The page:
Abandoned lambs combined with mismothering is the second major cause of deaths. We avoid this by having the high levels of pasture feed in the paddock and by using easily read management tags on all ewes’ collars. By shepherding ewes each day we record every birth, check the new born lamb’s health and weight, and give the ewe a maternal behaviour score. So we know if a ewe has a single, twins or triplets, or if one of her lambs has died. This means that if a mix up of lambs did happen in the paddock we can sort out which lambs belong to which ewes. The only delivery deaths experienced this year were lambs which suffocated in the birth membranes. This is rare and usually happens with one of a set of twins or triplets which are born quickly and the ewe fails to clear one lamb’s airways of mucus or membranes.
Figure 3: Easily readable management tags on each ewe’s collar means an accurate record of each birth is easily kept. This ewe also has electronic tag attached to its collar. At lamb marking lambs are given a temporary tag on a collar and a permanent ear tag (compulsory for national disease control programs so all animals can be tracked to the farm they were bred on). The temporary collar enables us to match each ewe to its lamb(s) ear tag. This gives us accurate identification for pedigree and performance recording over each animal’s entire life.
Another shepherding strategy which helps ensure lamb survival is the practice of drift lambing. All lambs born during the night and up to about 2.00PM the next day are drifted into a fresh paddock only containing ewes with lambs.
With these shepherding techniques we keep track of every lamb and ewe. If an intervention is needed we are present to assist. Three ewes needed delivery assistance and were successfully carried out.
We do not move ewes into our shed to lamb, except for the three delivery assistances and there were two ewes with twins which had low birth weights – less than 4kg. Below this weight if extreme weather conditions prevail (temperature below 10C, wind above 10km/hour, and rain or mist), then exposure has potential to kill such a light weight animal. In each of these instances, the shedding is only overnight and the ewe and her lamb(s) are returned to a high herbage mass pasture paddock. These small lambs only need about 48 hours to gain extra strength to be able to withstand severe weather conditions in the paddock (providing micro shelter is present) and the ewe has plenty to eat.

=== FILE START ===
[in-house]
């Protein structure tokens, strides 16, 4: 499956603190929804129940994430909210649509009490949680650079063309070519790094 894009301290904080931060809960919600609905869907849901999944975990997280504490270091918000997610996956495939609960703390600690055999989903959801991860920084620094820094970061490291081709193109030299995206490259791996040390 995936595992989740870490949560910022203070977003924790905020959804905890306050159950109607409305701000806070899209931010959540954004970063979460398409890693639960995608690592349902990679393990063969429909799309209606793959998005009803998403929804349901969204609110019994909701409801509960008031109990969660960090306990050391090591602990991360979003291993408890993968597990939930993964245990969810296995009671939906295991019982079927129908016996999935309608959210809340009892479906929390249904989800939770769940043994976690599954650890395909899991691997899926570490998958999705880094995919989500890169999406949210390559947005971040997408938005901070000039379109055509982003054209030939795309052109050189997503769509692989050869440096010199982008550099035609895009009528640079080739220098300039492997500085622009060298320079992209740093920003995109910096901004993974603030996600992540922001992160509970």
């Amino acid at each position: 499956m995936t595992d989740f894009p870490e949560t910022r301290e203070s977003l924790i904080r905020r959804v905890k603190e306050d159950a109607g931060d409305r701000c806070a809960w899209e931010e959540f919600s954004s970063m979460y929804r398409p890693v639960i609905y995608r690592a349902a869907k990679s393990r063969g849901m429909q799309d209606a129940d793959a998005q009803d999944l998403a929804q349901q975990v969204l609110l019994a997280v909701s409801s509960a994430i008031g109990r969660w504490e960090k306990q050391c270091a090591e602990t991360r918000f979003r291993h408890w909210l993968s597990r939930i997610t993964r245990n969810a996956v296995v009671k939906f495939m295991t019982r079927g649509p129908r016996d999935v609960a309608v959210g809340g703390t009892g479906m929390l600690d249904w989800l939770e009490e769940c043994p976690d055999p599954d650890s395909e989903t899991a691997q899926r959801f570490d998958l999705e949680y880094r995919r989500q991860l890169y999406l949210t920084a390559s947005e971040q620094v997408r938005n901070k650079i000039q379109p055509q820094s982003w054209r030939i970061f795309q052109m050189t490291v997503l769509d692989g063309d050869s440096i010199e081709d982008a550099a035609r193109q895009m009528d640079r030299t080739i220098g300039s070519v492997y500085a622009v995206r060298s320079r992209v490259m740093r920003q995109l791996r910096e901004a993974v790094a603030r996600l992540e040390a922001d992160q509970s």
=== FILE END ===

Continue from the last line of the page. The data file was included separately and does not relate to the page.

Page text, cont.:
Overall the lamb birth weights were excellent this year with singles mostly between 5 and 6kgs and twins between 4 and 5kgs. Birth weight is a key factor in ensuring lamb survival in severe weather conditions.
Another important aspect of shepherding ewes and lambing is building trust between the animals and humans. On Moffitts Farm we have spent time developing a high level of trust so ewes are not stressed by humans wandering amongst them. This behaviour is built by how the flock is managed, principally grazing management. The flock has learnt to follow humans when called into a fresh paddock every week. In other words, humans are associated with something they like – fresh pasture. Lambs learn from their mothers and by the time they are weaned are also likely to follow. The lambs are assisted in this regard by our “leader” wethers. These are animals which have formed a much stronger bond with humans. They were not raised as pets but like to associate with humans when you enter the paddock. This bond develops as they become older, so they are retained or sold to other farmers who want lawn mowers or leaders for their own flocks.
The lack of fear in the Moffitts Farm Wiltipoll ewes makes drift lambing a practical proposition. Each ewe with its single or twin lambs is easily walked out of the paddock without upsetting it or the other ewes yet to lamb. In most flocks where ewes fear humans it would be impossible to drift of ewes without major stress to the ewe and its lambs and the remaining pregnant ewes.